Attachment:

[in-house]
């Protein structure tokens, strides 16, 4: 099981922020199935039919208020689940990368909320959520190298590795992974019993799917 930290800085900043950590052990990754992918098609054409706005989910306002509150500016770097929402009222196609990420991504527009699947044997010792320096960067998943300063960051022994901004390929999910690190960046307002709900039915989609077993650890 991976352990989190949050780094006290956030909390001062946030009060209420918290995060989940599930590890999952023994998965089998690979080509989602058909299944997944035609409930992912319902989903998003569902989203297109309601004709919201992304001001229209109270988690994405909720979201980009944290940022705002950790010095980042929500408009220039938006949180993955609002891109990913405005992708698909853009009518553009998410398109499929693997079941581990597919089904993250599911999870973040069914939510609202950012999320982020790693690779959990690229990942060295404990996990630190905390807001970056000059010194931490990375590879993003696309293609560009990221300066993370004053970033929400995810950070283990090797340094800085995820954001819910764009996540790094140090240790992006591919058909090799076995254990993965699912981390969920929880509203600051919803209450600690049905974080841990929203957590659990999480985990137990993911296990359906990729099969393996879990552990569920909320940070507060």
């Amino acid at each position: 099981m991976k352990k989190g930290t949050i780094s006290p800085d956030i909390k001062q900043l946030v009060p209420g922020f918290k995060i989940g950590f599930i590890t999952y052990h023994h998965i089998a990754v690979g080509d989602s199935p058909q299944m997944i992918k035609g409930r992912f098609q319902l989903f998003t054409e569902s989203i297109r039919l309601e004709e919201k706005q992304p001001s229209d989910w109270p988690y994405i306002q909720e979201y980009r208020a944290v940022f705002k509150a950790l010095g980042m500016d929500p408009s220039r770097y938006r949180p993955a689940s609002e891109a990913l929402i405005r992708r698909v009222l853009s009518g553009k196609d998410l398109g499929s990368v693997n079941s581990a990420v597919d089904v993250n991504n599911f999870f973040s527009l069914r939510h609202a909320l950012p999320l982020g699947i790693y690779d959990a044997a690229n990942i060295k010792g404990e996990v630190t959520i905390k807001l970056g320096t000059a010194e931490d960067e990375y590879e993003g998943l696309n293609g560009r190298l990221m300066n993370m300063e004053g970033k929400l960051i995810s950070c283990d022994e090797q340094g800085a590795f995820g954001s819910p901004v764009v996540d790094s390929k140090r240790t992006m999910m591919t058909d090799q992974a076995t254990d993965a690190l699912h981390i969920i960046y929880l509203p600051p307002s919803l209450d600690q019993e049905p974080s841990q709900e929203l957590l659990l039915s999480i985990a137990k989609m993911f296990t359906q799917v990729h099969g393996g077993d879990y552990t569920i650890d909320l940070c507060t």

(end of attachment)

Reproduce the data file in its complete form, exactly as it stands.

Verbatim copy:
[in-house]
């Protein structure tokens, strides 16, 4: 099981922020199935039919208020689940990368909320959520190298590795992974019993799917 930290800085900043950590052990990754992918098609054409706005989910306002509150500016770097929402009222196609990420991504527009699947044997010792320096960067998943300063960051022994901004390929999910690190960046307002709900039915989609077993650890 991976352990989190949050780094006290956030909390001062946030009060209420918290995060989940599930590890999952023994998965089998690979080509989602058909299944997944035609409930992912319902989903998003569902989203297109309601004709919201992304001001229209109270988690994405909720979201980009944290940022705002950790010095980042929500408009220039938006949180993955609002891109990913405005992708698909853009009518553009998410398109499929693997079941581990597919089904993250599911999870973040069914939510609202950012999320982020790693690779959990690229990942060295404990996990630190905390807001970056000059010194931490990375590879993003696309293609560009990221300066993370004053970033929400995810950070283990090797340094800085995820954001819910764009996540790094140090240790992006591919058909090799076995254990993965699912981390969920929880509203600051919803209450600690049905974080841990929203957590659990999480985990137990993911296990359906990729099969393996879990552990569920909320940070507060």
């Amino acid at each position: 099981m991976k352990k989190g930290t949050i780094s006290p800085d956030i909390k001062q900043l946030v009060p209420g922020f918290k995060i989940g950590f599930i590890t999952y052990h023994h998965i089998a990754v690979g080509d989602s199935p058909q299944m997944i992918k035609g409930r992912f098609q319902l989903f998003t054409e569902s989203i297109r039919l309601e004709e919201k706005q992304p001001s229209d989910w109270p988690y994405i306002q909720e979201y980009r208020a944290v940022f705002k509150a950790l010095g980042m500016d929500p408009s220039r770097y938006r949180p993955a689940s609002e891109a990913l929402i405005r992708r698909v009222l853009s009518g553009k196609d998410l398109g499929s990368v693997n079941s581990a990420v597919d089904v993250n991504n599911f999870f973040s527009l069914r939510h609202a909320l950012p999320l982020g699947i790693y690779d959990a044997a690229n990942i060295k010792g404990e996990v630190t959520i905390k807001l970056g320096t000059a010194e931490d960067e990375y590879e993003g998943l696309n293609g560009r190298l990221m300066n993370m300063e004053g970033k929400l960051i995810s950070c283990d022994e090797q340094g800085a590795f995820g954001s819910p901004v764009v996540d790094s390929k140090r240790t992006m999910m591919t058909d090799q992974a076995t254990d993965a690190l699912h981390i969920i960046y929880l509203p600051p307002s919803l209450d600690q019993e049905p974080s841990q709900e929203l957590l659990l039915s999480i985990a137990k989609m993911f296990t359906q799917v990729h099969g393996g077993d879990y552990t569920i650890d909320l940070c507060t």